Atlantis – Fact or Fiction?
Atlantis is a legendary island first mentioned in the dialogues of Plato himself. According to Plato, Atlantis was a naval power lying directly in front of the “Pillars of Hercules” that conquered many parts of Western Europe and Africa around approximately 9600 BC. Atlantis also went so far as to invade Athens, but after failing in its attempt, sank into the ocean as what Plato described as “in a single day and night of misfortune”.
What we know about Atlantis from the ancient times is strictly limited to the dialogues and writings of Plato. No other major account was or has ever been detailed, and therefore all ancient information is based upon Plato’s account. Plato asserted that the Ancient Egyptians described Atlantis as mostly mountainous in the north and on the shorelines, while having a vast sweeping plain in the south. In Plato’s myth, the island was a vast array of canals and bridges. The Atlanteans dug a great canal to the sea, and alongside the bridges carved tunnels into the rocks so that ships could actually pass into the city around the mountains. Many passages lead to the city, and every one of them was guarded by gates and towers, and a wall surrounded each of the city’s rings. These walls were said to have been covered with brass, tin, and the precious metal orichalcum.
According to myth, the Atlanteans had conquered parts of Libya and as far as Egypt, and subjected all those in their path to slavery. Athens proved far more difficult, as a resistance of Athenian warriors rebelled against the Atlantean empire. The resistance was comprised of many different alliances, but at the end – the Athenians stood alone, thwarted the Atlantean advance, and actually liberated the occupied lands in Africa.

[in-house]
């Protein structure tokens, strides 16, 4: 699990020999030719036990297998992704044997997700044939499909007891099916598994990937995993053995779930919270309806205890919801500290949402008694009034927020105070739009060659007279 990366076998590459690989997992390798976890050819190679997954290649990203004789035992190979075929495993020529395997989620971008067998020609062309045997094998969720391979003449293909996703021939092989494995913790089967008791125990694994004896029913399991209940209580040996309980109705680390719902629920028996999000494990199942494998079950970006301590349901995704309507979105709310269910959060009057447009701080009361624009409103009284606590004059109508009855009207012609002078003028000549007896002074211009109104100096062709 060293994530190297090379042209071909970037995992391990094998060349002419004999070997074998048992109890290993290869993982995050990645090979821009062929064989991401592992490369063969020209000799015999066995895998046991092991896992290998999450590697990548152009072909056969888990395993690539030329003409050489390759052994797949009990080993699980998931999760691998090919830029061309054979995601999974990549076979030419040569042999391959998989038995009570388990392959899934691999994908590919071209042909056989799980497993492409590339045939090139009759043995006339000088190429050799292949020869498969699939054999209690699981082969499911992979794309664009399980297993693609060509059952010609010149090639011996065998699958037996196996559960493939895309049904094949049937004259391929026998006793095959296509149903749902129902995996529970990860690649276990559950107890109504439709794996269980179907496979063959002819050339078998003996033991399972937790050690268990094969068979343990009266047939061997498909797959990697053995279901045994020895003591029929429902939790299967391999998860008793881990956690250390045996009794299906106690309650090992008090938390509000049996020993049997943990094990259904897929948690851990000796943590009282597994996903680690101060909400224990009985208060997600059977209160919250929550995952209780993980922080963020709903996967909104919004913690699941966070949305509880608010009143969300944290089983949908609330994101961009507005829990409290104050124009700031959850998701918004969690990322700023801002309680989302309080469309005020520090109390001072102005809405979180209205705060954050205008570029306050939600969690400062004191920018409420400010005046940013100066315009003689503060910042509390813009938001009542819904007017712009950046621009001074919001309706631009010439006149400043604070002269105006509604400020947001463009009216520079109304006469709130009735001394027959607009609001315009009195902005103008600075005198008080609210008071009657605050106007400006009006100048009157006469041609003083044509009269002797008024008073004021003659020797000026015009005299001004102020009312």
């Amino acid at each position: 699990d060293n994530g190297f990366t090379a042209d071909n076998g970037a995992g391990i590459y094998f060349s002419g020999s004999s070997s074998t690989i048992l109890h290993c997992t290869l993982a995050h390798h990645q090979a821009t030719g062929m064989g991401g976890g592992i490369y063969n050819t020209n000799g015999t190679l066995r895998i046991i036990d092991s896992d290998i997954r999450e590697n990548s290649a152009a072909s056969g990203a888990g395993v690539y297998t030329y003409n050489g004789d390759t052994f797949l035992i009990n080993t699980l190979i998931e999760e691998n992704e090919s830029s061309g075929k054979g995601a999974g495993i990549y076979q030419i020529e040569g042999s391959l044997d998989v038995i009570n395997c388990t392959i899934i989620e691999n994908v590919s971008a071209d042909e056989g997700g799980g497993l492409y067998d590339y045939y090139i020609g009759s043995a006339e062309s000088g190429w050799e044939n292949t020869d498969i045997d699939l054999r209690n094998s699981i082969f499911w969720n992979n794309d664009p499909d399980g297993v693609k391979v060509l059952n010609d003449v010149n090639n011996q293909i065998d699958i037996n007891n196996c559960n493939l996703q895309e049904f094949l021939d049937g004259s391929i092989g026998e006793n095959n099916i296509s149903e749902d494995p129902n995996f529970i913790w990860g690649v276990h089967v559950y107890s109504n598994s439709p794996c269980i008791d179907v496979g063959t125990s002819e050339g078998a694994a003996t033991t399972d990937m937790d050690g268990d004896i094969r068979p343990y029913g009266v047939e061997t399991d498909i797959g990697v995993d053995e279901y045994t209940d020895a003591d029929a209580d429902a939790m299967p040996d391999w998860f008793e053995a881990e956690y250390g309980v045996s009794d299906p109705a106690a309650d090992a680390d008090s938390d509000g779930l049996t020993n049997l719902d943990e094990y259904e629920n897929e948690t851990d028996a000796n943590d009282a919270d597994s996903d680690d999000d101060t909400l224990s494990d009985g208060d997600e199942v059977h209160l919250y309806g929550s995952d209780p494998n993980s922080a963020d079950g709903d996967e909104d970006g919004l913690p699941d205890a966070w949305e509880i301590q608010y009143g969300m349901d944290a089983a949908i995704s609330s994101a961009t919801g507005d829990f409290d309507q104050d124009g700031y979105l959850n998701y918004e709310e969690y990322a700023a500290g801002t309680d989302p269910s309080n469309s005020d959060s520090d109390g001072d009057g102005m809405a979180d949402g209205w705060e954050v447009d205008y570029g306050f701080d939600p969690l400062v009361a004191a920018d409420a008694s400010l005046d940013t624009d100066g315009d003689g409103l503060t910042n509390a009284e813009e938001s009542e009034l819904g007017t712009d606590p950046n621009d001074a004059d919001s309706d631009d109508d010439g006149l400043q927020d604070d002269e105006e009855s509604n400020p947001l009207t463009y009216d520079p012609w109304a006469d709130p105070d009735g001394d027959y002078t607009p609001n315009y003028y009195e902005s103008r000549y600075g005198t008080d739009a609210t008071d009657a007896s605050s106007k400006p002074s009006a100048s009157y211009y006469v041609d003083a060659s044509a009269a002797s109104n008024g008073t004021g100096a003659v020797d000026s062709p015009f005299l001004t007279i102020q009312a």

Plato described at a later time to follow that a series of earthquakes and floods swallowed the island of Atlantis as a whole – as if the sea actually devoured it. To this day, that spot has now become impassable and mostly unsearchable, being blocked up by the shoal mud which the island presumably created after it was swallowed and subsequently settled down. It’s this myth and storyline from which the Atlantic Ocean bears its name today.
In modern days and recent times, the advancement of science and the understanding of how the earth functions has actually made some theories of Atlantis diminish in popularity. As continental drift and plate tectonics have become more widely researched and known, they display that an entire “lost continent” theory is a near impossibility according to our geologically recent past. Because of this, Plato’s story is more or less emphasized on its fictional elements.
The current location (if there is one) of Atlantis has been argued to be in many locations. Many historians feel that it’s located in or near the Mediterranean Sea, around islands such as Crete, Sicily, or Malta. Other locations obviously include the Atlantic Ocean (based on the similarity of the names), parts of the Caribbean (around Cuba and the Bahamas), the Pacific and Indian Oceans (Indonesia and Malaysia), and even Antarctica.
Whatever the case may be, Atlantis has been featured in many pop culture mediums including movies, video games, and books. It’s evident, whether fictional or not, that the Lost City of Atlantis is not only an inspiring story, but one that will continue to live on through generations.
(Source material : http://en.wikipedia.org/wiki/Atlantis)
(Pic source : http://newsitemstoday.today.com/files/2009/02/lost_city_of_atlantis_map.jpg)